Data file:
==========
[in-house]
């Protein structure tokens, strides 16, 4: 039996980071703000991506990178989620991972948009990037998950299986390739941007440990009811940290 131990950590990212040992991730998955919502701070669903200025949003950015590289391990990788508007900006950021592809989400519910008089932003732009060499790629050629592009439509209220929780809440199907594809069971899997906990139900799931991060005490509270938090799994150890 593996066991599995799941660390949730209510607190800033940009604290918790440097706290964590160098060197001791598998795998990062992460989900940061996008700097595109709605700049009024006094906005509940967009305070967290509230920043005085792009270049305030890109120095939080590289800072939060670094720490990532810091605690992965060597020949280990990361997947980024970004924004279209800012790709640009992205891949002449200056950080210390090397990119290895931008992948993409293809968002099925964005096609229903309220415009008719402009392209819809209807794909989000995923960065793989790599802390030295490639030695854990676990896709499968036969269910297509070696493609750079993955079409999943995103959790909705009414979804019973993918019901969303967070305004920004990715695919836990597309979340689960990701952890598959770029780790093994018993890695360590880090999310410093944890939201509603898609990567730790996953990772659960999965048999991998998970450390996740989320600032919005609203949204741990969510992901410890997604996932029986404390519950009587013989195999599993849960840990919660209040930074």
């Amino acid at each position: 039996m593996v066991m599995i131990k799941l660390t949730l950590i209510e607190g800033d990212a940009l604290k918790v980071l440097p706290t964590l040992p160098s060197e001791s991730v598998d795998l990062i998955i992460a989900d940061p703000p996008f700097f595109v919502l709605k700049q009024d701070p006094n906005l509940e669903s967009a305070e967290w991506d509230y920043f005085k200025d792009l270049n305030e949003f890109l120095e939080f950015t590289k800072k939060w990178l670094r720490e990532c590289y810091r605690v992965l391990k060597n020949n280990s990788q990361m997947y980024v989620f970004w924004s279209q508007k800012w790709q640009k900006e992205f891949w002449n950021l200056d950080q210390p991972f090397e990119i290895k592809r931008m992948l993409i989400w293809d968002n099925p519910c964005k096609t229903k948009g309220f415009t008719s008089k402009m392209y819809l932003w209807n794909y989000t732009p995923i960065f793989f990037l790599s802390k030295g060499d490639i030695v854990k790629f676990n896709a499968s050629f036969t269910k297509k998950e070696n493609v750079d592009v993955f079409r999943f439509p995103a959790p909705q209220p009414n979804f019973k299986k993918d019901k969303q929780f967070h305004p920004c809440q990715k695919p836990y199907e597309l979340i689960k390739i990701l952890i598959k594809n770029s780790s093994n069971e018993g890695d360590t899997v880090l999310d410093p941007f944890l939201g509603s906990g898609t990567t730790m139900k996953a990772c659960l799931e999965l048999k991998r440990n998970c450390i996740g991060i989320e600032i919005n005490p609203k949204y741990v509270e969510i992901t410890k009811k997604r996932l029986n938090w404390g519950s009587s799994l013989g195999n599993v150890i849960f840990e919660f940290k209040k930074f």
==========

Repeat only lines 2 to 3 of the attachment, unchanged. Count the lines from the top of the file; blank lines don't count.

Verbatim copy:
């Protein structure tokens, strides 16, 4: 039996980071703000991506990178989620991972948009990037998950299986390739941007440990009811940290 131990950590990212040992991730998955919502701070669903200025949003950015590289391990990788508007900006950021592809989400519910008089932003732009060499790629050629592009439509209220929780809440199907594809069971899997906990139900799931991060005490509270938090799994150890 593996066991599995799941660390949730209510607190800033940009604290918790440097706290964590160098060197001791598998795998990062992460989900940061996008700097595109709605700049009024006094906005509940967009305070967290509230920043005085792009270049305030890109120095939080590289800072939060670094720490990532810091605690992965060597020949280990990361997947980024970004924004279209800012790709640009992205891949002449200056950080210390090397990119290895931008992948993409293809968002099925964005096609229903309220415009008719402009392209819809209807794909989000995923960065793989790599802390030295490639030695854990676990896709499968036969269910297509070696493609750079993955079409999943995103959790909705009414979804019973993918019901969303967070305004920004990715695919836990597309979340689960990701952890598959770029780790093994018993890695360590880090999310410093944890939201509603898609990567730790996953990772659960999965048999991998998970450390996740989320600032919005609203949204741990969510992901410890997604996932029986404390519950009587013989195999599993849960840990919660209040930074």
């Amino acid at each position: 039996m593996v066991m599995i131990k799941l660390t949730l950590i209510e607190g800033d990212a940009l604290k918790v980071l440097p706290t964590l040992p160098s060197e001791s991730v598998d795998l990062i998955i992460a989900d940061p703000p996008f700097f595109v919502l709605k700049q009024d701070p006094n906005l509940e669903s967009a305070e967290w991506d509230y920043f005085k200025d792009l270049n305030e949003f890109l120095e939080f950015t590289k800072k939060w990178l670094r720490e990532c590289y810091r605690v992965l391990k060597n020949n280990s990788q990361m997947y980024v989620f970004w924004s279209q508007k800012w790709q640009k900006e992205f891949w002449n950021l200056d950080q210390p991972f090397e990119i290895k592809r931008m992948l993409i989400w293809d968002n099925p519910c964005k096609t229903k948009g309220f415009t008719s008089k402009m392209y819809l932003w209807n794909y989000t732009p995923i960065f793989f990037l790599s802390k030295g060499d490639i030695v854990k790629f676990n896709a499968s050629f036969t269910k297509k998950e070696n493609v750079d592009v993955f079409r999943f439509p995103a959790p909705q209220p009414n979804f019973k299986k993918d019901k969303q929780f967070h305004p920004c809440q990715k695919p836990y199907e597309l979340i689960k390739i990701l952890i598959k594809n770029s780790s093994n069971e018993g890695d360590t899997v880090l999310d410093p941007f944890l939201g509603s906990g898609t990567t730790m139900k996953a990772c659960l799931e999965l048999k991998r440990n998970c450390i996740g991060i989320e600032i919005n005490p609203k949204y741990v509270e969510i992901t410890k009811k997604r996932l029986n938090w404390g519950s009587s799994l013989g195999n599993v150890i849960f840990e919660f940290k209040k930074f």